Food lovers and families at Penrith on a Plate can enjoy a helping of knowledge about where their food comes from thanks to sponsorship from Newton Rigg College.
The college has contributed £200 towards the festival’s signature event, Penrith on a Plate on Saturday 18 July, which will fund a ‘farm to fork’ roadshow bringing animals and agriculture to the town centre.
“Eden Food and Farming Festival is a celebration of Cumbrian farming right on our doorstep and we wanted to be part of it,” said Matt Bagley, head of agriculture at Newton Rigg. “One of our duties is to showcase farming and rural pursuits in Cumbria, and part of that is educating people about where their food comes from. As well as training our students, we host a lot of visiting groups at the college along with farming discussion events and taster days for schools, and our involvement at Penrith on a Plate complements that work very well.”
Creating opportunities for the public to learn about their food’s journey to their plate is at the heart of the community-led festival, which is also funded by Eden District Council, Penrith Business Improvement District (BID) and Pride in Penrith Lottery, supported by DiscoverPenrith.co.uk.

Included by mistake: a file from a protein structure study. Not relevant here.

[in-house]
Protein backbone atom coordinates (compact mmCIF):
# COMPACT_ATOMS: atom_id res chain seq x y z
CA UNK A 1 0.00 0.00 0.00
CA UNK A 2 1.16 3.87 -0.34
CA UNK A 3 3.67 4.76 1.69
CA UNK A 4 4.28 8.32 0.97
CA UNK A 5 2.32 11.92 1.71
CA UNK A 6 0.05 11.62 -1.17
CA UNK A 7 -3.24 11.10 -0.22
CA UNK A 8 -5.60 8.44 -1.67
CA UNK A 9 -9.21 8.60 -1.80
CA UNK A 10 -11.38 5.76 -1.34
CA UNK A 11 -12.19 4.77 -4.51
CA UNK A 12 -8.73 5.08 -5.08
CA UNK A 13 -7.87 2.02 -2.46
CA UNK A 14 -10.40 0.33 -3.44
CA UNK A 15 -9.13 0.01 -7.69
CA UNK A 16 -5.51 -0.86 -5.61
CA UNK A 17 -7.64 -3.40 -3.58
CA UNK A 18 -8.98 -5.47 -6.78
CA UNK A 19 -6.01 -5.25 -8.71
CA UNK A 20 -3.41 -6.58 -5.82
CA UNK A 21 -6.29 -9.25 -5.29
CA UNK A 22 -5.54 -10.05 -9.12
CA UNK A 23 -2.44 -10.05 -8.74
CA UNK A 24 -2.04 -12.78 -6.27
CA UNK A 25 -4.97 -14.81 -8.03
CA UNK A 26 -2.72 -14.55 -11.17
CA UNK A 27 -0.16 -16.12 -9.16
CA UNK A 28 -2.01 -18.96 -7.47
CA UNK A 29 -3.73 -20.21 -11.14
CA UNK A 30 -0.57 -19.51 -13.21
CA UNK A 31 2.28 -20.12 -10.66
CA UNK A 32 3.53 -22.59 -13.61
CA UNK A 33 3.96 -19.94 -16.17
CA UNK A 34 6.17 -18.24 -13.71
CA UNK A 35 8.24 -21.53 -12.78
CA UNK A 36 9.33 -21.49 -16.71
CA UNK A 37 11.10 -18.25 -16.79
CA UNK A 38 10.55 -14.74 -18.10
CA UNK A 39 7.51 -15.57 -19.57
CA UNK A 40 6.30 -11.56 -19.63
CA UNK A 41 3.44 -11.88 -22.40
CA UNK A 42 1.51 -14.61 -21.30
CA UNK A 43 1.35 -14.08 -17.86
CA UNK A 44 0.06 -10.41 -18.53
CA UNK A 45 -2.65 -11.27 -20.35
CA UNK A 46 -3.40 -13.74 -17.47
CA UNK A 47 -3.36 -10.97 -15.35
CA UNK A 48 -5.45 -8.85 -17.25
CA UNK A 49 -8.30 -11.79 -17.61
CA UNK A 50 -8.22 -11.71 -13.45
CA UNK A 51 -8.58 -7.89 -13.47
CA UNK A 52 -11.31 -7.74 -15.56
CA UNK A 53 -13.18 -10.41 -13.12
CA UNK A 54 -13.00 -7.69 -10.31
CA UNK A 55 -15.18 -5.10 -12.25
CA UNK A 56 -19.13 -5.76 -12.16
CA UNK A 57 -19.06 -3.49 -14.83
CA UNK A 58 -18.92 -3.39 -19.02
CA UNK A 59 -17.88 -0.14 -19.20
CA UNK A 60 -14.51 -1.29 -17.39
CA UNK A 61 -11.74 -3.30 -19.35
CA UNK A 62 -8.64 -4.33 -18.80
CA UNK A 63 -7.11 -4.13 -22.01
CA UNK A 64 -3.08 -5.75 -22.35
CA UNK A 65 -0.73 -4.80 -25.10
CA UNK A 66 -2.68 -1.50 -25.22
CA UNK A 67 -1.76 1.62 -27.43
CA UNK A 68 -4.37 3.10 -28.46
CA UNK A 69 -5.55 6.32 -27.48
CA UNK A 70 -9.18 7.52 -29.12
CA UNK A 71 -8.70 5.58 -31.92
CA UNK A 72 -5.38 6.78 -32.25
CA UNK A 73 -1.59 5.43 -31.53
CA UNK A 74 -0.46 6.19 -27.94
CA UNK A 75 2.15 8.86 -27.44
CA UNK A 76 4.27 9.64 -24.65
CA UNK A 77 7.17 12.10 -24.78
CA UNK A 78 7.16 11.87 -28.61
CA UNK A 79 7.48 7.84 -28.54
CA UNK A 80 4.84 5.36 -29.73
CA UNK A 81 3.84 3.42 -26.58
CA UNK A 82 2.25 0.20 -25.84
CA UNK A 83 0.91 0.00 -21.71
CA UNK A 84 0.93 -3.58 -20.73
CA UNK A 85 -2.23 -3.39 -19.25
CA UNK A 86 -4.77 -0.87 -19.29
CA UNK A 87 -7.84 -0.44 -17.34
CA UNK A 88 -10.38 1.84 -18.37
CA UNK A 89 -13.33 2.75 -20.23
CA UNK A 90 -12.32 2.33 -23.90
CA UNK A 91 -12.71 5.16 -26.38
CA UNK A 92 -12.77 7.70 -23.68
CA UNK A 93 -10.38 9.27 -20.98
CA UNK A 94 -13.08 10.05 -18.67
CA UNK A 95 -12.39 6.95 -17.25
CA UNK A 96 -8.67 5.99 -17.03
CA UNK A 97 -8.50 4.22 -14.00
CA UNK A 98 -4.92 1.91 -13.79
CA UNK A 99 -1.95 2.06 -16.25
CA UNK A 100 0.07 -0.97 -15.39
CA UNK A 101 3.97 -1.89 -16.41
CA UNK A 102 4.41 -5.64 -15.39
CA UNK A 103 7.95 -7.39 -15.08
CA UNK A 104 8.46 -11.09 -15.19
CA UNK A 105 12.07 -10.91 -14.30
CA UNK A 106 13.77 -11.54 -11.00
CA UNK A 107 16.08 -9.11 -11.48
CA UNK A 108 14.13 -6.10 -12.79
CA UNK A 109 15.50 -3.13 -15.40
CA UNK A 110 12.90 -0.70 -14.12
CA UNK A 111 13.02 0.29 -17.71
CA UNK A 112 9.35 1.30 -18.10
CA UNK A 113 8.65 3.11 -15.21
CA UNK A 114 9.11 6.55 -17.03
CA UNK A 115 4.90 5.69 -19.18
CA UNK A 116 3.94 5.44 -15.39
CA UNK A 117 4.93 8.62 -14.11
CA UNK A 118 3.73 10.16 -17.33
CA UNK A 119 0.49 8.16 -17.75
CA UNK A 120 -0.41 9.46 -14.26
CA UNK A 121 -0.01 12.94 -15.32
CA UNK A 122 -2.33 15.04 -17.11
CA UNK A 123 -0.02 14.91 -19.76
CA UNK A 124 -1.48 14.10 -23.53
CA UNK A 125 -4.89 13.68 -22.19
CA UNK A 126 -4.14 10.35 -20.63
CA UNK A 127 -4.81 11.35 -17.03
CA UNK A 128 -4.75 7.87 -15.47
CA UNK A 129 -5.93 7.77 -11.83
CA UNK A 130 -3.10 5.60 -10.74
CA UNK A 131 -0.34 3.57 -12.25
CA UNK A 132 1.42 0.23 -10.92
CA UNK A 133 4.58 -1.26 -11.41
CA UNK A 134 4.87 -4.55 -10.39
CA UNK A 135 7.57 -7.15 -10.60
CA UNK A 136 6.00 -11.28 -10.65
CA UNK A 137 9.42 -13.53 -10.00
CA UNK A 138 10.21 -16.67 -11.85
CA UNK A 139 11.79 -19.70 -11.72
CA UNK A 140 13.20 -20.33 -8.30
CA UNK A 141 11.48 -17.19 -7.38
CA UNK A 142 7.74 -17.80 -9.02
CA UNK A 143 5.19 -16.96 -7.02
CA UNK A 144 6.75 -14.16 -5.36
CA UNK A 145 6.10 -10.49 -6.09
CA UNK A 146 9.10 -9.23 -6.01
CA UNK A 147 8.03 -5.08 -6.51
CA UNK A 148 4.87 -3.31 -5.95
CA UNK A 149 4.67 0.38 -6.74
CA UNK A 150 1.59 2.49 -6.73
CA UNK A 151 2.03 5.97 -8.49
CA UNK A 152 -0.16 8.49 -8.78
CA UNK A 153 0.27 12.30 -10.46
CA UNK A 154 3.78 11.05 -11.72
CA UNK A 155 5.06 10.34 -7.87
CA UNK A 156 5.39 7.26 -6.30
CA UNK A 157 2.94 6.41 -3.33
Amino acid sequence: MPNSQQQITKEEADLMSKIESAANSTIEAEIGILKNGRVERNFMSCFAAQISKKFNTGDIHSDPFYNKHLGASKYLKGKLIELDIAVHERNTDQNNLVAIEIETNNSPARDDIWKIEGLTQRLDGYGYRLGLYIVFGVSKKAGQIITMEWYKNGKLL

The ‘farm to fork’ roadshow supported this year by Newton Rigg proved extremely popular with festival-goers of all ages when it appeared at Penrith on a Plate for the first time last summer. Children and adults thronged to the exhibition run by Westmorland County Agricultural Society to chat to farmers, hold chicks and meet sheep and cows, as well as learning from the interactive exhibits and displays.
“Farming is a vital part of Eden’s economy and yet it’s surprising how many local people have never been on a farm or had an opportunity to learn about the industry, and that’s where Eden Food and Farming Festival is making a difference,” Matt said.
Richard Utting from the festival organiser, Penrith Partnership, agreed.
“We’ve all seen the stories in the national papers about young people thinking cheese grows on trees or not knowing that bacon comes from a pig,” Richard said. “I’d like to think that people in our rural area are more aware of how their food is produced but one of the reasons we got involved with the festival was to increase understanding of food and beverage production in our area.”
The week-long festival offers a dozen events – most of which are free – giving local people and visitors the chance to visit farms, meet producers and growers and even delve into food history in the area.